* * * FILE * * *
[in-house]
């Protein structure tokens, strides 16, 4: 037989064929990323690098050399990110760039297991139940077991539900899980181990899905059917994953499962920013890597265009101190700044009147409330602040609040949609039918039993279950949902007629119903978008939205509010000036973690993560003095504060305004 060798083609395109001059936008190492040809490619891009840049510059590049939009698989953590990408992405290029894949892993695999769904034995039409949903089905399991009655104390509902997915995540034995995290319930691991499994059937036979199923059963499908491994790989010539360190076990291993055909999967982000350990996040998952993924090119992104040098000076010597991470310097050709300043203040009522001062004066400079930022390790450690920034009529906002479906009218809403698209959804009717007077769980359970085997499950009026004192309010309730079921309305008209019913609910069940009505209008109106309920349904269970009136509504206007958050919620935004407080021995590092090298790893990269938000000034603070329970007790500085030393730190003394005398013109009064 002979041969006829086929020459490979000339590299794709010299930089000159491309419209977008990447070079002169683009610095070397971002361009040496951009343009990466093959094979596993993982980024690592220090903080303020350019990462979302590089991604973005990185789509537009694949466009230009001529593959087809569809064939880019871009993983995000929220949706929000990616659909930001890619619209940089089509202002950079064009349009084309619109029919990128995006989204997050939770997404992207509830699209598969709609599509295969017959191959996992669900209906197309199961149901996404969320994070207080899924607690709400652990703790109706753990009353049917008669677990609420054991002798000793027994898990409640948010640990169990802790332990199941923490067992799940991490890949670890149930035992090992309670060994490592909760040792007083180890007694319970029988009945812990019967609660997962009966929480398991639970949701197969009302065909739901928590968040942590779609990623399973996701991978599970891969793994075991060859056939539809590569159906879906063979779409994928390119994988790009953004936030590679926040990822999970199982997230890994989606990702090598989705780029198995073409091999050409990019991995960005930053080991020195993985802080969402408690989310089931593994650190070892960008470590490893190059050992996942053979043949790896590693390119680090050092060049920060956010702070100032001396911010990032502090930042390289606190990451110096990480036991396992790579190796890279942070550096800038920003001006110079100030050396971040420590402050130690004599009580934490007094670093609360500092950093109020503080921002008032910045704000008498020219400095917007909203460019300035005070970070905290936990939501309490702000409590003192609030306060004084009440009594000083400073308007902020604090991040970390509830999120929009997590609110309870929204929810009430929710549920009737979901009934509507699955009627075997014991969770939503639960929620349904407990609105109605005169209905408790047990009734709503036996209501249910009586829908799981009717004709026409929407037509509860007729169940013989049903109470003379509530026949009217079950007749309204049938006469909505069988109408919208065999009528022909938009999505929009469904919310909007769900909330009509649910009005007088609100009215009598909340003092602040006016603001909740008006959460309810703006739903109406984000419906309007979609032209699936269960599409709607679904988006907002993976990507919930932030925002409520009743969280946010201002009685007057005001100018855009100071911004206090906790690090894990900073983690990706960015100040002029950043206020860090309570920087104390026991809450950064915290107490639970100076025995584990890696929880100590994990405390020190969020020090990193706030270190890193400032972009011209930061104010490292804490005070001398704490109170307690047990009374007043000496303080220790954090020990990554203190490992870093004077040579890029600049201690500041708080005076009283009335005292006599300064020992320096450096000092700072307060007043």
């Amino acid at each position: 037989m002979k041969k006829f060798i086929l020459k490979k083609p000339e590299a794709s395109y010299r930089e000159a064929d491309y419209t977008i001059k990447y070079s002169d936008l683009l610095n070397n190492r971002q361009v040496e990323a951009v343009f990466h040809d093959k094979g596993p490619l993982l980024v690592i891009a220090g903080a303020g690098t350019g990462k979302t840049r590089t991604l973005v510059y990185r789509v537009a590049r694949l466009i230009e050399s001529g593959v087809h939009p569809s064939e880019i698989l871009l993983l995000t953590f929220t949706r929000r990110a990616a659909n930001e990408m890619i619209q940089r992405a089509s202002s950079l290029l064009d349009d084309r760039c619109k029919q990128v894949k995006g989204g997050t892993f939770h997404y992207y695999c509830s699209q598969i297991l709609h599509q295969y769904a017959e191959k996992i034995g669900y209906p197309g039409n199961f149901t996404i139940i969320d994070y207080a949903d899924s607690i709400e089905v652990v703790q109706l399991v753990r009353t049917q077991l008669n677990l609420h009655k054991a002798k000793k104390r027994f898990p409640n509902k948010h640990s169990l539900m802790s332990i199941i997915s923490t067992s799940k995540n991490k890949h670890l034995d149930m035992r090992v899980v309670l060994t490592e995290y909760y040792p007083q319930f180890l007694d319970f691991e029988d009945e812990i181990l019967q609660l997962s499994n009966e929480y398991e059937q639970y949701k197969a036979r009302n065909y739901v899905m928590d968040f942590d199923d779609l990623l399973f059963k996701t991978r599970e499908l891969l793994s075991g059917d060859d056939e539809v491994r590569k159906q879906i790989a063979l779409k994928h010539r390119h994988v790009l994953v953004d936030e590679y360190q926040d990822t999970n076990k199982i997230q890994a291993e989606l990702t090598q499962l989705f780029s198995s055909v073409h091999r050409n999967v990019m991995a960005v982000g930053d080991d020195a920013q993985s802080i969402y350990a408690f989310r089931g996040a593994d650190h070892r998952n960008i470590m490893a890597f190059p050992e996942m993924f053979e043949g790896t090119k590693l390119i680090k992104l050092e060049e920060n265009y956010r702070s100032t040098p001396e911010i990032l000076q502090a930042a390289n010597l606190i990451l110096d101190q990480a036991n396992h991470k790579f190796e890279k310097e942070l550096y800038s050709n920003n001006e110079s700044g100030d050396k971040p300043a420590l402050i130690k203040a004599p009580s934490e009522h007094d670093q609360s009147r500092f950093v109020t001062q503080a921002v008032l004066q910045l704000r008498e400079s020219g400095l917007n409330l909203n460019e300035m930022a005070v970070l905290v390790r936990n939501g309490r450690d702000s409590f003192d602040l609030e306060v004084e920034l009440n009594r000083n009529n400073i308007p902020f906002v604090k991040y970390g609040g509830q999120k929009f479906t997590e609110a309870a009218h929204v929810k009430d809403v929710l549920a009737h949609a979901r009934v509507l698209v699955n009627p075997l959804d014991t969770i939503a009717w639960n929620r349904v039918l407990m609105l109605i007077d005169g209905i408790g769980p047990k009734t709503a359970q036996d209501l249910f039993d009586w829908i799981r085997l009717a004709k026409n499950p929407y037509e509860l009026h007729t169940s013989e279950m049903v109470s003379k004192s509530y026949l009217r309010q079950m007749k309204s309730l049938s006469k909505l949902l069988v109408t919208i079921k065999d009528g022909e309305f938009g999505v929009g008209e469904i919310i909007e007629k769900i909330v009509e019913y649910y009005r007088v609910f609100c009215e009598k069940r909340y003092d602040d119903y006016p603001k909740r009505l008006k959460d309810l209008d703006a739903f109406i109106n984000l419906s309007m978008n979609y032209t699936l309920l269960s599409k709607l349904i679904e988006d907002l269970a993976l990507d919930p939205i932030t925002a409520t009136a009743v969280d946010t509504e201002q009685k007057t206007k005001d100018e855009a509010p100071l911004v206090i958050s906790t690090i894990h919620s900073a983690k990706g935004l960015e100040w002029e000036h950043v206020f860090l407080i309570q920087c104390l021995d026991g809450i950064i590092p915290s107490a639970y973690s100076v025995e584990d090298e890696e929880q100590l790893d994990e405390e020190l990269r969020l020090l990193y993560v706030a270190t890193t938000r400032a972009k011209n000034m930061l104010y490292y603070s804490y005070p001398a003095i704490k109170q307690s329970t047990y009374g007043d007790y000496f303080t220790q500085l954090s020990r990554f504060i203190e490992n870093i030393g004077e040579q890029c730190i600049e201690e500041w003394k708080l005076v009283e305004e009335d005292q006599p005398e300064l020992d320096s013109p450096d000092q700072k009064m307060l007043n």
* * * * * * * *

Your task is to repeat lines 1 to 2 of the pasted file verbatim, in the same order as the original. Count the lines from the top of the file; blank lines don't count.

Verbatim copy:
[in-house]
């Protein structure tokens, strides 16, 4: 037989064929990323690098050399990110760039297991139940077991539900899980181990899905059917994953499962920013890597265009101190700044009147409330602040609040949609039918039993279950949902007629119903978008939205509010000036973690993560003095504060305004 060798083609395109001059936008190492040809490619891009840049510059590049939009698989953590990408992405290029894949892993695999769904034995039409949903089905399991009655104390509902997915995540034995995290319930691991499994059937036979199923059963499908491994790989010539360190076990291993055909999967982000350990996040998952993924090119992104040098000076010597991470310097050709300043203040009522001062004066400079930022390790450690920034009529906002479906009218809403698209959804009717007077769980359970085997499950009026004192309010309730079921309305008209019913609910069940009505209008109106309920349904269970009136509504206007958050919620935004407080021995590092090298790893990269938000000034603070329970007790500085030393730190003394005398013109009064 002979041969006829086929020459490979000339590299794709010299930089000159491309419209977008990447070079002169683009610095070397971002361009040496951009343009990466093959094979596993993982980024690592220090903080303020350019990462979302590089991604973005990185789509537009694949466009230009001529593959087809569809064939880019871009993983995000929220949706929000990616659909930001890619619209940089089509202002950079064009349009084309619109029919990128995006989204997050939770997404992207509830699209598969709609599509295969017959191959996992669900209906197309199961149901996404969320994070207080899924607690709400652990703790109706753990009353049917008669677990609420054991002798000793027994898990409640948010640990169990802790332990199941923490067992799940991490890949670890149930035992090992309670060994490592909760040792007083180890007694319970029988009945812990019967609660997962009966929480398991639970949701197969009302065909739901928590968040942590779609990623399973996701991978599970891969793994075991060859056939539809590569159906879906063979779409994928390119994988790009953004936030590679926040990822999970199982997230890994989606990702090598989705780029198995073409091999050409990019991995960005930053080991020195993985802080969402408690989310089931593994650190070892960008470590490893190059050992996942053979043949790896590693390119680090050092060049920060956010702070100032001396911010990032502090930042390289606190990451110096990480036991396992790579190796890279942070550096800038920003001006110079100030050396971040420590402050130690004599009580934490007094670093609360500092950093109020503080921002008032910045704000008498020219400095917007909203460019300035005070970070905290936990939501309490702000409590003192609030306060004084009440009594000083400073308007902020604090991040970390509830999120929009997590609110309870929204929810009430929710549920009737979901009934509507699955009627075997014991969770939503639960929620349904407990609105109605005169209905408790047990009734709503036996209501249910009586829908799981009717004709026409929407037509509860007729169940013989049903109470003379509530026949009217079950007749309204049938006469909505069988109408919208065999009528022909938009999505929009469904919310909007769900909330009509649910009005007088609100009215009598909340003092602040006016603001909740008006959460309810703006739903109406984000419906309007979609032209699936269960599409709607679904988006907002993976990507919930932030925002409520009743969280946010201002009685007057005001100018855009100071911004206090906790690090894990900073983690990706960015100040002029950043206020860090309570920087104390026991809450950064915290107490639970100076025995584990890696929880100590994990405390020190969020020090990193706030270190890193400032972009011209930061104010490292804490005070001398704490109170307690047990009374007043000496303080220790954090020990990554203190490992870093004077040579890029600049201690500041708080005076009283009335005292006599300064020992320096450096000092700072307060007043």